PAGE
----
Charmagne knew she was screaming, but there was no sound in the horror truck. No echo.This is a Third Doctor novel with some fairly gritty horror elements. It wasn't at all to my taste; the same author has also done a pretty violent Second Doctor novel, Combat Rock, where I felt it was just about justifiable given the colonial situation on which it was based. Here however I felt there was no such excuse; it's a story of a rock band taken over by an alien entity and spreading Evil around 1970s Britain (where, in a dystopian alternate universe, they have started showing Blankety Blank several years before it affected our time line), attempts at pastiche flopping miserably in several places and simply gratuitous. One of the rather few Who books I really wouldn't recommend to anyone.
Her hands were over her mouth, but she knew she was screaming.
And then the Ragman showed her things.
The anthem begins, but there are no faces in the sky tonight. The audience will be restless, thirsting for blood.Sequel to the very impressive The Hunger Games, the second book in the series has our heroine Katniss once again forced to take to the combat arena for brutal contest with the champions of her world. I could see the end coming from about a quarter of the way into the book, so was a bit impatient with the characters who weren't expecting it, but the pace of the writing about short-term survival and loyalty to friends and potential lovers in extreme circumstances carries it. I went and bought the third book yesterday, so I hope it is a decent climax.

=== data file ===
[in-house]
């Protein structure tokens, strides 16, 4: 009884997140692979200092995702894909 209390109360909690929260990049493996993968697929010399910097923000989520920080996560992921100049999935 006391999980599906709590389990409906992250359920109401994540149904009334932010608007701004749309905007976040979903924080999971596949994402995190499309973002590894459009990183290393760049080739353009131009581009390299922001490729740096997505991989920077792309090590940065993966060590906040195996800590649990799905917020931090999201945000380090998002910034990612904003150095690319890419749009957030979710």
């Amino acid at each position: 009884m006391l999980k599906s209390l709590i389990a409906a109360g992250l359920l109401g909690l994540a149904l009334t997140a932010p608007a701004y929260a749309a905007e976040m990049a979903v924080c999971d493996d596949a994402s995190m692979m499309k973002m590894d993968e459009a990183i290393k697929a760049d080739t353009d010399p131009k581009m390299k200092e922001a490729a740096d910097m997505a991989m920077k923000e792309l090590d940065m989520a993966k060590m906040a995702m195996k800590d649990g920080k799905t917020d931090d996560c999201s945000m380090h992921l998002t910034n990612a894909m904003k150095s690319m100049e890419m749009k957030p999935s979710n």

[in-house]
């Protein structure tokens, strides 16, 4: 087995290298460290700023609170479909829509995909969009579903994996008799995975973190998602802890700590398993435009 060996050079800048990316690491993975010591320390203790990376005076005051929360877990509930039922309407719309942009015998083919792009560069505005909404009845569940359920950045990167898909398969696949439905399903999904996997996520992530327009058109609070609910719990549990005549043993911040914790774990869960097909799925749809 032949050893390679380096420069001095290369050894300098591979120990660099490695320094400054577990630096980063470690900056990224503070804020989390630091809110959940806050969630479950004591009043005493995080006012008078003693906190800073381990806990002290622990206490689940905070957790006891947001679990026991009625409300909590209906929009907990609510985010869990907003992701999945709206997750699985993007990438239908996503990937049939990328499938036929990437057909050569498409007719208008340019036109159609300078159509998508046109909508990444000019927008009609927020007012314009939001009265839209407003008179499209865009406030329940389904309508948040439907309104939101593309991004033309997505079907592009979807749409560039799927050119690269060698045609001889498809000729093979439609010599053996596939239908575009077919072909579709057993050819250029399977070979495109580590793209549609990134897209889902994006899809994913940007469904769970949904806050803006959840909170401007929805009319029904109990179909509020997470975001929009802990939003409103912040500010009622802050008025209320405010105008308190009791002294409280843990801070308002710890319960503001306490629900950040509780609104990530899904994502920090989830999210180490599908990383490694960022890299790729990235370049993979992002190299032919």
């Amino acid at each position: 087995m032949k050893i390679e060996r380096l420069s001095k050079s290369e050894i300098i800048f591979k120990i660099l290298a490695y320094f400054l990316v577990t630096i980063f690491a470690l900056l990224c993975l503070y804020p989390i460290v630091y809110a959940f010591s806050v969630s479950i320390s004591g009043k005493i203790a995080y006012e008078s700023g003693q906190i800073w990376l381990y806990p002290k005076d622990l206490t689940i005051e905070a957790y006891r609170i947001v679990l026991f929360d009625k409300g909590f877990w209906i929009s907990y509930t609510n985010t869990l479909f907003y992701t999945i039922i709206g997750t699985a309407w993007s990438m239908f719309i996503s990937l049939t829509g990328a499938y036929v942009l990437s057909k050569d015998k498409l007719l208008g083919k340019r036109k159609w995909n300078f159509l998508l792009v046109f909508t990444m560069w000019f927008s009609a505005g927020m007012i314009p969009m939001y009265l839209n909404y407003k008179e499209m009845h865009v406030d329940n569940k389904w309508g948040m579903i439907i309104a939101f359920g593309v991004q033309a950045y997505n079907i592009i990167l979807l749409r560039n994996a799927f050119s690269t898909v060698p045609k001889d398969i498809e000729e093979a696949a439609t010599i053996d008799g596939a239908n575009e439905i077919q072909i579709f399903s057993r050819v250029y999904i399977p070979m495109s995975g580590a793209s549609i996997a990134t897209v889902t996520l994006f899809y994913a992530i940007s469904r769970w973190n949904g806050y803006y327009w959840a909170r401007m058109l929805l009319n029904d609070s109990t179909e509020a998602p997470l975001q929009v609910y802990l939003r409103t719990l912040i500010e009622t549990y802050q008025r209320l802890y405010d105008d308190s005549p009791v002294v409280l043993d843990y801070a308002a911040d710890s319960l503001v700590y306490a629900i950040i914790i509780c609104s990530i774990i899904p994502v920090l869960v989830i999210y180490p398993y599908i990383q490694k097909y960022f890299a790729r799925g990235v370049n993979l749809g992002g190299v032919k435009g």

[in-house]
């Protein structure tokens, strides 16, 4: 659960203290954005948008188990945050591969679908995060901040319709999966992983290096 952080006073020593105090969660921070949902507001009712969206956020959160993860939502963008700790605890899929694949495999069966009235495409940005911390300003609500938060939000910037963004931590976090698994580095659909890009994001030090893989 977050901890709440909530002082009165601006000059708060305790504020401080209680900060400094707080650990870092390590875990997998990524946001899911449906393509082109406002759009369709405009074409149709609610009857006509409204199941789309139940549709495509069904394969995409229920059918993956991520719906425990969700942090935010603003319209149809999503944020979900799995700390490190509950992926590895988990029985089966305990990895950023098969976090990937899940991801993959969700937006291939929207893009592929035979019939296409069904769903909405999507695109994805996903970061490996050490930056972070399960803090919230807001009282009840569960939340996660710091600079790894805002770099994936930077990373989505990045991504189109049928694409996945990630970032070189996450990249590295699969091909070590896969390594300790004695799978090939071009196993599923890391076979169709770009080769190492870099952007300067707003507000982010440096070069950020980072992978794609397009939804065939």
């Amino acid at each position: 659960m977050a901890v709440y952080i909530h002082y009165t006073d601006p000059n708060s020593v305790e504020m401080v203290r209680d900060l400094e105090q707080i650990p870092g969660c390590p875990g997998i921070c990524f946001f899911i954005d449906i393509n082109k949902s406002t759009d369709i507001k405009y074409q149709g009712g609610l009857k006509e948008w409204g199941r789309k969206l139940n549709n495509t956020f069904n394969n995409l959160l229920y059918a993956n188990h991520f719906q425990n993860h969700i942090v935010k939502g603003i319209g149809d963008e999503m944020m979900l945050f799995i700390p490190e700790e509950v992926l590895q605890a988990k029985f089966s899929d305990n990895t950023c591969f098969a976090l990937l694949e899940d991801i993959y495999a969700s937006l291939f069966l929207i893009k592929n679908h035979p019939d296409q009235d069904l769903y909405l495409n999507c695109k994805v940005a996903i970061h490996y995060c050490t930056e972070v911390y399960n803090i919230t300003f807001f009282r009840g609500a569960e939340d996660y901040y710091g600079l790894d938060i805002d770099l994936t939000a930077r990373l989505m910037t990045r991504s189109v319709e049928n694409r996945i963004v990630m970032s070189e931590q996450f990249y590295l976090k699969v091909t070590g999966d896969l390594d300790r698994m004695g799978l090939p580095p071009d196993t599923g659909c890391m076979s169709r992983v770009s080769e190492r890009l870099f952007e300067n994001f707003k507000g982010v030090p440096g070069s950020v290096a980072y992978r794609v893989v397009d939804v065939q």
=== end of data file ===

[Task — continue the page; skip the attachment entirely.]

Fantasy is not so much a mansion as a row of terraced houses, such as the one that entranced us in C.S. Lewis's The Magician's Nephew with its connecting attics, each with a door that leads into another world.One of this year's Hugo nominees for Best Related Work, this is an excellent set of essays on various aspects of the fantasy literature, with a very strong historical introduction (apart from a bizarre chapter on children's fantasy), a middle section on various literary approaches to the genre, and a concluding section on various subgenres or "clusters", with a much better chapter on children's fantasy. When I read books like this I want i) a better understanding of books I have already read and ii) suggestions of books I might read in the future which may appeal to me, and I was fully satisfied on both points. In particular I note that many chapters referenced Rosemary Jackson's Fantasy: The Literature of Subversion, which I must now look out for. (Other individuals with more than ten references in the index: King Arthur, Jorge Luis Borges, John Clute, Sigmund Freud, Neil Gaiman, Alan Garner, Elizabeth Hand, E.T.A. Hoffmann, Ursula K. Le Guin, C.S. Lewis, H.P. Lovecraft, George MacDonald, Farah Mendlesohn, China Miéville, Edgar Allan Poe, Philip Pullman, and - way in the lead - J.R.R. Tolkien.) Strongly recommended.